Chris Ofili, The Adoration of Captain Shit and the Legend of the Black Stars (Third Version), 1998, oil, acrylic, polyester resin, paper collage, glitter, map pins, and elephant dung on linen, 96 by 72 inches. Courtesy the artist, David Zwirner, New York/London, and Victoria Miro, London. © Chris Ofili.



On the occasion of Chris Ofili's new show at New York's New Museum, A.i.A. delved into the archives. The controversial 1999 exhibition "Sensation," at the Brooklyn Museum of Art, included Ofili's The Holy Virgin Mary, which was the target of protest and vandalism. The work prompted art historian and critic Linda Nochlin, writing in our December 199 issue, to ask, "who says that religious art shouldn't be a bit shocking?"

Despite the continuing controversy over the "Sensation" exhibition at the Brooklyn Museum of Art, most of the arguments have centered, quite properly, on the issue of First Amendment rights rather than on the quality of the show itself. First things first—the arrogance of a mayor who feels he can single-handedly dictate what art is to be shown in our museums needs to be addressed. But aside from Metropolitan Museum of Art director Philippe de Montebello, who disdainfully dismissed the whole show in a New York Times op-ed piece, comparing the artistic elevation of Lorenzo Lotto's peeing putto to the debasement of the human body in a nude by Kiki Smith (an artist of great achievement who is neither in "Sensation" nor British, hence irrelevant to de Montebello's argument), no one but Peter Schjeldahl in the New Yorker and Jerry Saltz in the Village Voice seem to have taken on the actual work on view in Brooklyn.

Yes, some of the work in "Sensation" is shocking—sensational, in fact, both in form and in content. But it is hardly more shocking—and, in my opinion, considerably more original—than many of the titillating nudes by Balthus or Lucian Freud, both of whom have been certified as Important by major retrospectives at de Montebello's own museum. And, after all, is it really so terrible to shock on the taxpayer's money when the shock resides solely in the realm of representation? No one is being beaten up at the Brooklyn Museum, non one is forced at gunpoint to deny his or her religious beliefs. In fact, no one is being forced to see the show at all.

Despite the charges of elitism leveled at "Sensation" by William Safire, it seems to me that the work in question is readily available in most cases, even in-your-face in others. And there are some wonderful pieces to contemplate, and a rich variety of styles and moods and viewpoints on display. Take, for example, Richard Billingham's group of color photos of his family. Large-scale images mounted on aluminum, they give a new meaning to family values. In one, the photographer's parents eat a sloppy meal before the television (Mom is wearing ear muffs, weighs more than she should and is prominently tattooed); the family pets are much in evidence. In another, a cat flies through the air as Dad lists to the right against a background of intriguing complexity; in still another, the portly but sexy Mom reclines on a couch in a flowery shift, her hands behind her head, an odalisque of the housing estate. Beautiful and ugly at once, richly decorative in their documentary accuracy, Billingham's images call into question the very notion of beauty and certainly that of the ideal family. The work of Walker Evans, Diane Arbus and, more recently, Nan Goldin may have provided inspiration, but the vision of intimate life is entirely his own. And speaking of the family, what could be more shocking—and more accurate—than Ron Mueck's supernaturalistic child-sized effigy of his father, Dead Dad? Stark naked, unbearably accurate, this silicone-and-acrylic sculpture cruelly objectifies the change in psychic scale brought about by the loss of a parent, when the child indeed becomes father to the man.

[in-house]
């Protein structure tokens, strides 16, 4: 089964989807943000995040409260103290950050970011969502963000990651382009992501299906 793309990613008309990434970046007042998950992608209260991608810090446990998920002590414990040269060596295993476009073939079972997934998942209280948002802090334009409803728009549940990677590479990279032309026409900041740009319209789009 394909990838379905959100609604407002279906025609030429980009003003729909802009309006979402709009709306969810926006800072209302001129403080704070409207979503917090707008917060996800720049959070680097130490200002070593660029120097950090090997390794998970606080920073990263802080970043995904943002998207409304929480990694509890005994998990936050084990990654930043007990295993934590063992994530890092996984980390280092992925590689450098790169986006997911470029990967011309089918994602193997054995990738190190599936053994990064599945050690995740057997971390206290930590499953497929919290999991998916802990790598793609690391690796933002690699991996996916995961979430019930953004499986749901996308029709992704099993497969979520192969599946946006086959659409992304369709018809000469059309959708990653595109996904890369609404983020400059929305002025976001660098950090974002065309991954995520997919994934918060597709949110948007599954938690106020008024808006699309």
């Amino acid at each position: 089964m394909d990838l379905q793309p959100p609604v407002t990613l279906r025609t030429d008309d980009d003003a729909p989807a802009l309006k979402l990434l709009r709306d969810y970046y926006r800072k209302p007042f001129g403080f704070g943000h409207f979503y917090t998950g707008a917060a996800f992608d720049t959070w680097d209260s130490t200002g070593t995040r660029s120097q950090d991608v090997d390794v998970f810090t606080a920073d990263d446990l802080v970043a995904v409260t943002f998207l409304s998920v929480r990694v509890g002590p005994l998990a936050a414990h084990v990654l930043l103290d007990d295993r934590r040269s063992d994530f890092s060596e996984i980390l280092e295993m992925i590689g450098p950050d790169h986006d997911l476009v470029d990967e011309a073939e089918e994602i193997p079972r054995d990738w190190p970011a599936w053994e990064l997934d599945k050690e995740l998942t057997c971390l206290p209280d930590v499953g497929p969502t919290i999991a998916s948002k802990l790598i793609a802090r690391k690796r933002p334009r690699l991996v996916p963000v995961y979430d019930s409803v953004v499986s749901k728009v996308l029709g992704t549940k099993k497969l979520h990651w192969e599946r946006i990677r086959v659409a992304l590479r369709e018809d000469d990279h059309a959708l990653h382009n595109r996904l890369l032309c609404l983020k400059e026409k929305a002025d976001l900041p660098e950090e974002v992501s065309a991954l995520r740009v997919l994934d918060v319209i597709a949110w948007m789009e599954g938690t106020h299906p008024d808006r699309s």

The body is on view in a wide variety of startling forms throughout "Sensation." Most prominent are the huge, virtuoso surfaces of Jenny Saville's female nudes, which occupy almost the whole of the oversize canvases she works on. From one point of view, you might see them as homages to Lucian Freud, but from another you might think them hostile parodies. With exquisite delicacy, Saville mockingly probes the texture of female flesh, leaving not one acre unplowed by her shameless brush. In one case, the vastly foreshortened nude is overlaid by a kind of contour map, as though the image of landscape and that of a woman's body had converged in the mind of the painter. This is an old trope, incidentally. The Surrealist André Masson created a landscape version of Courbet's Origin of the World to use as an innocent cover-up for that erotic painting when it came into the possession of psychoanalyst Jacques Lacan in the 1940s. It might be worth recalling that Courbet's shocking Origin had its first public showing at the Brooklyn Museum in the "Courbet Reconsidered" exhibition of 1986-without any protest from City Hall, or anywhere else, as I remember. The painting now hangs in the Musée d'Orsay.